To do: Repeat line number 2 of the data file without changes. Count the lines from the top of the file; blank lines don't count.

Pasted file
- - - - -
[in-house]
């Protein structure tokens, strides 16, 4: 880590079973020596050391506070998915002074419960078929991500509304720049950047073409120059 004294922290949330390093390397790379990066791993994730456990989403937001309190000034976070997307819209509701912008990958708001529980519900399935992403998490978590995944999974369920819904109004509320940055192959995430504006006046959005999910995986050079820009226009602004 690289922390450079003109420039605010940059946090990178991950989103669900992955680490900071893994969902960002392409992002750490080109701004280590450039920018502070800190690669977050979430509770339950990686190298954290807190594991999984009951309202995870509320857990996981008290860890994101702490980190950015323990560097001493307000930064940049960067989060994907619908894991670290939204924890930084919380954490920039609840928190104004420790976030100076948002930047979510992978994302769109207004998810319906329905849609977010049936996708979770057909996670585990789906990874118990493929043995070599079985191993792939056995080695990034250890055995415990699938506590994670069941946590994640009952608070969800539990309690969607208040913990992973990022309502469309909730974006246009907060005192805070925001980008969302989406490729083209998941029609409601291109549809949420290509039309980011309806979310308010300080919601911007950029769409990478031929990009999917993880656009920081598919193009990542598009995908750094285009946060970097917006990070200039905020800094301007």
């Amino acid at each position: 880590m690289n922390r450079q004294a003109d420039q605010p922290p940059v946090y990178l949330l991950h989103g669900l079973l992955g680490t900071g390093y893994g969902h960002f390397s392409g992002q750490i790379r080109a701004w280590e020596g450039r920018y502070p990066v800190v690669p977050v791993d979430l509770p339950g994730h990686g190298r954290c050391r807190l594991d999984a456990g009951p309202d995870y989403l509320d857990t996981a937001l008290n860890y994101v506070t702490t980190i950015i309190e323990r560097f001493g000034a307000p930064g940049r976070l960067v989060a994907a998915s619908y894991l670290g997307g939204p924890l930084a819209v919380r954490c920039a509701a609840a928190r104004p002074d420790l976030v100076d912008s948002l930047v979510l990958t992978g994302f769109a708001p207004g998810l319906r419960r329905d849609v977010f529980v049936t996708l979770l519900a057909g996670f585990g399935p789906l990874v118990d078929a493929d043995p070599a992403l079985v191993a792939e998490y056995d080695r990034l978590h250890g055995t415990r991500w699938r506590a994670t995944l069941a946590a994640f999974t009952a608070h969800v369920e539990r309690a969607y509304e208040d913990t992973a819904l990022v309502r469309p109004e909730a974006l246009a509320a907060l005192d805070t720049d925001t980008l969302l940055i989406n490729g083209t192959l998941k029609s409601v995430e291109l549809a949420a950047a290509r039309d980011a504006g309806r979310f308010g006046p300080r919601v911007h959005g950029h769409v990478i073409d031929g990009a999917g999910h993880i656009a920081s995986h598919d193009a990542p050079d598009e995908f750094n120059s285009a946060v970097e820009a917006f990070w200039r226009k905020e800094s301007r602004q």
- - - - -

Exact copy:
């Protein structure tokens, strides 16, 4: 880590079973020596050391506070998915002074419960078929991500509304720049950047073409120059 004294922290949330390093390397790379990066791993994730456990989403937001309190000034976070997307819209509701912008990958708001529980519900399935992403998490978590995944999974369920819904109004509320940055192959995430504006006046959005999910995986050079820009226009602004 690289922390450079003109420039605010940059946090990178991950989103669900992955680490900071893994969902960002392409992002750490080109701004280590450039920018502070800190690669977050979430509770339950990686190298954290807190594991999984009951309202995870509320857990996981008290860890994101702490980190950015323990560097001493307000930064940049960067989060994907619908894991670290939204924890930084919380954490920039609840928190104004420790976030100076948002930047979510992978994302769109207004998810319906329905849609977010049936996708979770057909996670585990789906990874118990493929043995070599079985191993792939056995080695990034250890055995415990699938506590994670069941946590994640009952608070969800539990309690969607208040913990992973990022309502469309909730974006246009907060005192805070925001980008969302989406490729083209998941029609409601291109549809949420290509039309980011309806979310308010300080919601911007950029769409990478031929990009999917993880656009920081598919193009990542598009995908750094285009946060970097917006990070200039905020800094301007």